Tasting Tour of Tokyo

Tokyo Skyline view from Westin Tokyo
Bryan travels a lot for work (did I mention he recently hit the two-million airline miles mark?)

In fact, we recently calculated that he has spent the last 7 weeks (out of 12) on the other side of the world. Interestingly, he’s spent most of that time in countries that walk and drive on the left side of the road, which has made coming back a bit confusing (especially when walking on sidewalks and such).

Although it’s not fun having your husband away so frequently, there are sometimes perks. Occasionally, if the destination is enticing, I’ll choose to go with him. It’s great because I get to spend more time with him, and the trip becomes a bit cheaper because lodging is usually already covered by his work.

About a month ago, I had the opportunity to go with him to Tokyo. I love Japan, and it’s hard for me ever to pass up a chance to go there. Instead of focusing so much on sushi this time, we branched out, and tried several different types of Japanese food.
Sukiyabashi Jiro
Of course, we still had sushi. In fact, we had a chance to taste sushi made by probably the most famous sushi master in the world right now.

Here’s a brief summary of where we went on our trip, all to be described in mouthwatering detail in the upcoming posts in this new series: Tasting Tour of Tokyo.
Joel Robuchon Tokyo
This pic is just for fun. It’s the gorgeous mansion that houses Joel Robuchon in Tokyo. It was right across the street from our hotel, so I walked by it everyday. Alas, my biggest regret is that I never took the opportunity to pick up some fresh baked items from the bakery downstairs.
Homemade Soba with quail egg and mountain yam
Bryan loves fresh noodles, so we visited this quaint, cozy, and very, very Japanese (the entire menu was not even translated) soba shop that made its own soba, served here with mountain yam (yamaimo) and quail egg.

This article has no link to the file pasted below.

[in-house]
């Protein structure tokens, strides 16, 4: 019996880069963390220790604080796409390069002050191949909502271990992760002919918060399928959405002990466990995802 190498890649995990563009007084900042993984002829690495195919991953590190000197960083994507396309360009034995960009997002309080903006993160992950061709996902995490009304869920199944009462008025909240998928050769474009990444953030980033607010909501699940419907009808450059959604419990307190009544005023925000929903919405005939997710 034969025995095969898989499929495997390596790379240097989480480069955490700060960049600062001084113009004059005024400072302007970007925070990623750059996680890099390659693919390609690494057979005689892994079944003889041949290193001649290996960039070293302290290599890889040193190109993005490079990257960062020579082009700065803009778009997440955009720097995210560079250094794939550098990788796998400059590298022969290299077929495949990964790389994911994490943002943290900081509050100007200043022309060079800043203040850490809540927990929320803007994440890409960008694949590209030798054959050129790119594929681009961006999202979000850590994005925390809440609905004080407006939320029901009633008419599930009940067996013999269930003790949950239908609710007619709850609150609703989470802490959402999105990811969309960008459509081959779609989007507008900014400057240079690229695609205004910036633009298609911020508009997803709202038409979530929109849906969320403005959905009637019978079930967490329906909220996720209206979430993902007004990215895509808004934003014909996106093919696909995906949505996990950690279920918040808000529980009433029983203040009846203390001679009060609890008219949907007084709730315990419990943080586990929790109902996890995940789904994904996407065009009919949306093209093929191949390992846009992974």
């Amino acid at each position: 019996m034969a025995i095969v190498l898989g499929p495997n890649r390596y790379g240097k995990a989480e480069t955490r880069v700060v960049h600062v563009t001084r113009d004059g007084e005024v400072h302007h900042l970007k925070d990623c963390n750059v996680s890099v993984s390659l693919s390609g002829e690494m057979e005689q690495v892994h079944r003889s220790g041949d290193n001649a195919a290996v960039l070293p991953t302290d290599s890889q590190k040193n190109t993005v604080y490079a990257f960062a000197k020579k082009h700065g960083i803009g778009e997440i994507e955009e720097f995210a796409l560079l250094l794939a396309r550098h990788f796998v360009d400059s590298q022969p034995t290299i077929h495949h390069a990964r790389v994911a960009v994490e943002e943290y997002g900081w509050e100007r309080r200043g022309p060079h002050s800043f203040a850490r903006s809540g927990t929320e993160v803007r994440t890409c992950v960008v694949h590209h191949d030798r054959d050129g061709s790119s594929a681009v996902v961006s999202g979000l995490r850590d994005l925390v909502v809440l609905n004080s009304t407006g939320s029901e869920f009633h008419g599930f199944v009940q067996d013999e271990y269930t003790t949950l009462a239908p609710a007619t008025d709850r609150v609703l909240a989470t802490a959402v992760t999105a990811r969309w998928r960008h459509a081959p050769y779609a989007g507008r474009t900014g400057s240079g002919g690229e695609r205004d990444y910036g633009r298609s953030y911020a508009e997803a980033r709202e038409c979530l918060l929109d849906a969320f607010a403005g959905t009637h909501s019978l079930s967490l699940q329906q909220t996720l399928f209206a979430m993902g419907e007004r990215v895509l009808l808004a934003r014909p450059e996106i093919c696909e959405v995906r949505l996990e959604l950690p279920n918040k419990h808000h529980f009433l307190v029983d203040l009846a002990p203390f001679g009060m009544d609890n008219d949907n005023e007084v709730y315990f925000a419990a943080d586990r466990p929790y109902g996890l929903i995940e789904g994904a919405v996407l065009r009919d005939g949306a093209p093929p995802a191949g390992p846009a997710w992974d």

Tsukemen from Rokurinsha
Speaking of noodles, I queued up for over an hour for one of the best bowls of ramen I’ve ever had at this simple, tsukemen (dipping noodles) shop inside the Tokyo Sky Tree complex.
Fried Bitter Melon Snacks
I love snacks, and it’s always fun to see what different countries eat. I stopped by a 7-11 and picked up these cool, fried, bitter melon chips (surprisingly tasty!).
Asakusa Street Food
Of course, the most fun place to get Japanese snacks is to stroll the street at Asakusa leading up to the Sensō-ji Temple, where vendors sell snack-sized, freshly made portions of all sorts of goodies, such as homemade sembei (rice crackers), mochi balls, ningyoyaki (red bean filled cakes), and many other fun, delectable nibbles.

This street is walking distance to Kappabashi, my favorite place to shop for inexpensive, Japanese kitchenware. It was easy and pleasant to visit both during one of my day-excursions while Bryan was at work.
While I always want to visit Kappabashi, Bryan invariably wants to go to Akihabara, electronics capital of the world. This time, we browsed endless rows of iPhone 5 cases (every type imaginable), as well as tons of other types of fun gadgets. Seriously, there’s nothing else like this place in the world.
Tokyo Station Character Street
I finally found “Tokyo Character Street”, a fun section in the Tokyo Train Station that houses stores devoted to different Japanese characters. Immerse yourself in all sorts of fun products featuring the likes of Domo-kun, Hello Kitty, Doraemon, Snoopy, and Totoro (just to name a few!).

I didn’t find out until later that Ramen Street was just around the corner – gahhhh! Next time, next time . . .
To relax, I took the monorail train across the beautiful Rainbow Bridge to Odaiba, a manmade island right in Tokyo Bay that offers gorgeous views of Tokyo, funky futuristic architecture (reminds me of Tomorrowland in Disneyland), as well as many recreational activities.
Matsutake Soup from Kikunoi
On my first night dining alone, I visited a two-star Michelin kaiseki place whose “mother ship” restaurant in Kyoto actually has three Michelin Stars. Matsutake mushrooms were in season at the time, and I had a sublime soup made out of them.
Wagyu Beef from Ukai-tei